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Ego and It’s a Wonderful LIfe 7 May 2008

Posted by mecca in Culture, Psychology.

We wish to assert our existence…. We put on display our framed photographs, our parchment diplomas, our silver-plated cups; we monogram our linen, we carve our names on trees, we scrawl them on washroom walls. It’s all the same impulse. What do we hope from it? Applause, envy, respect? Or simply attention, of any kind we can get? At the very least we want a witness. We can’t stand the idea of our own voices falling silent finally, like a radio running down. — Margaret Atwood, The Blind Assassin.

There is reason to be fascinated by the ironies of living with a religious bearing. We are lodged in a world whose “stuff” we must mine, bend, or consume in order to survive, but we are charged to be wary of being worldly. We’re also dependent on our senses, yet salvation is uncompromisingly fixed to belief in the unseen. We are curious, rational, and attracted to discovery, philosophy, and debates, but are cautioned against absorption in pursuits that “change the subject” and ignore the urgency of living, that is, the brevity of life and what that really means beyond biology and the last morphine drops. We are also warned about matters of the ego and humility, of hubris and gratitude, but we naturally dislike and are sensitive to humiliation, slight, or haughtiness. We would like to be acknowledged for what we do—and often it’s an obligation—but we must be mindful of tainting good intentions with ostentation or desire for renown.

One of my favorite films is “It’s a Wonderful Life.” What I like best is the part when George Bailey is given the chance to see how life in Bedford Falls would have been had he not existed. Be honest, wouldn’t it be great to know how terrible things would be had it not been for each of us? We all would like to leave an impact, and almost invariably we’d like to think that the impact is “important” if not indispensable. As Atwood says, we’d like to “assert our existence.”



1. sumaiya - 7 May 2008

Hey Baraka…how’re you keeping? Im beginning to enjoy this blog over Rickshaw Diaries…

2. sumaiya - 7 May 2008

oopsie.. my bad.. :$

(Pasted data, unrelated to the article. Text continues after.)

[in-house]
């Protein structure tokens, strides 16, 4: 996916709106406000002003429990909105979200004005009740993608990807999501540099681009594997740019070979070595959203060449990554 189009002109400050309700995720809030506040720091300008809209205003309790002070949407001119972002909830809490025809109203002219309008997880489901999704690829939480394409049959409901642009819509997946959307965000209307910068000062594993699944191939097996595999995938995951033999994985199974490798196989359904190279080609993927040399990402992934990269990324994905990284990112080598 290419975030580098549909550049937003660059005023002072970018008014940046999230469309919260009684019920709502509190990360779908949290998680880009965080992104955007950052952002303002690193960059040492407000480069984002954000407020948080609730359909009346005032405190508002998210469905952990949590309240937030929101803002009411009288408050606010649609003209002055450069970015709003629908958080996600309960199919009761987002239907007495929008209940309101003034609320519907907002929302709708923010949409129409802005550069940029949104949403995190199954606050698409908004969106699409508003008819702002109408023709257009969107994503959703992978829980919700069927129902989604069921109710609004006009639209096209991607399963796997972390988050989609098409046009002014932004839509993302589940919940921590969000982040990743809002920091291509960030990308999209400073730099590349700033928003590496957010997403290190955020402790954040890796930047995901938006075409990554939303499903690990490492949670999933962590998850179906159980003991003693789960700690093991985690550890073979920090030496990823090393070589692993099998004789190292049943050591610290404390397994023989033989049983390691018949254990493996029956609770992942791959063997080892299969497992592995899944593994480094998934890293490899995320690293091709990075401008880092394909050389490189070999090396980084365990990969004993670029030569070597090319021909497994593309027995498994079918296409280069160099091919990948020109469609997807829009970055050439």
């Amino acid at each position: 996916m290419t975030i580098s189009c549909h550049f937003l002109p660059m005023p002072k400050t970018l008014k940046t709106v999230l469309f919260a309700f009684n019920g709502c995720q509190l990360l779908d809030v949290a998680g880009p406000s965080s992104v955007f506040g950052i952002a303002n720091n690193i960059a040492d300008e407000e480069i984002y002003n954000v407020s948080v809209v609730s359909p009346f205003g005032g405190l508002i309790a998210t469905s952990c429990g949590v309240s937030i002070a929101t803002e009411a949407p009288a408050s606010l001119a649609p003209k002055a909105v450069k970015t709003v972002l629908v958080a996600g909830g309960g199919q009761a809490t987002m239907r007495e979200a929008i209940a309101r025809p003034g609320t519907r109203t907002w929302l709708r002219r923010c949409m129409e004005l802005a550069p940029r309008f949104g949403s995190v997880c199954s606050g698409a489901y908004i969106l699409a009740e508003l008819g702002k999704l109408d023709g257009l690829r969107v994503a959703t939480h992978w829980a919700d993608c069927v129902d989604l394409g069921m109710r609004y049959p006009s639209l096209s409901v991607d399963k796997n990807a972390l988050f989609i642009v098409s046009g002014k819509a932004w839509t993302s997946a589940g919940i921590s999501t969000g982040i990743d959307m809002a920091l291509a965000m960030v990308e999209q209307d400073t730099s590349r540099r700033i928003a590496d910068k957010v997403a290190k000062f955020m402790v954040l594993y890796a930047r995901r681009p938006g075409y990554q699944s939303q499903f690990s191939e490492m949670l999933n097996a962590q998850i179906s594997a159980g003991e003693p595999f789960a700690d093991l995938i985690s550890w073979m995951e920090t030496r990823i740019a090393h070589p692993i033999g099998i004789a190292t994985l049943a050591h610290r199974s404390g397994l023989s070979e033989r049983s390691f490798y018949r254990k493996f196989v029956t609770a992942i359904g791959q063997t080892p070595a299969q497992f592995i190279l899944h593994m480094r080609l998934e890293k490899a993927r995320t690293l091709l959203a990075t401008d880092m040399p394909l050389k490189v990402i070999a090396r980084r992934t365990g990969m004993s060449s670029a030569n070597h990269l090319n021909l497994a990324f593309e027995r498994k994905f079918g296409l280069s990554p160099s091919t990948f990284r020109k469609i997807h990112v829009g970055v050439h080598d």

3. ABD - 8 May 2008

beautiful piece, just hovering around the terrible thought that, in all likelihood, if any of us were to see the world without us it would look no different.

which reminds me of this auden poem about the mythical fall of icarus. as with all poems, it’s best read slowly.

by WH Auden

About suffering they were never wrong,
The Old Masters: how well they understood
Its human position; how it takes place
While someone else is eating or opening a window or just walking dully along;
How, when the aged are reverently, passionately waiting
For the miraculous birth, there always must be
Children who did not specially want it to happen, skating
On a pond at the edge of the wood:
They never forgot
That even the dreadful martyrdom must run its course
Anyhow in a corner, some untidy spot
Where the dogs go on with their doggy life and the torturer’s horse
Scratches its innocent behind on a tree.

In Brueghel’s Icarus, for instance: how everything turns away
Quite leisurely from the disaster; the plowman may
Have heard the splash, the forsaken cry,
But for him it was not an important failure; the sun shone
As it had to on the white legs disappearing into the green
Water; and the expensive delicate ship that must have seen
Something amazing, a boy falling out of the sky,
Had somewhere to get to and sailed calmly on.

4. Baraka - 8 May 2008

Salaam dear Ibrahim and thank you for another insightful and thought-provoking piece.

For most of us our impact on the world is mercifully limited to the hearts and minds of our loved ones, and then, hopefully, it is a positive one.

Strange how we spend so much time in the activities Atwood describes and yet our only chance of real impact and immortality lies with making an impression on the heart and mind of God.


5. Ibrahim A. - 8 May 2008

Thank you, Abd, for the poem and comment.

Baraka, your point in your brief comment exceeds my whole post. “… our only chance of real impact and immortality lies with making an impression on the heart and mind of God.” Really nice! So if you never existed, who would have said that?

6. ABD - 9 May 2008


i have an idea for another domain name for this blog: mutualadmirationsociety.org.

7. Baraka - 9 May 2008


8. Ibrahim A. - 9 May 2008

Hmmm. “MAS”. I think that’s taken.

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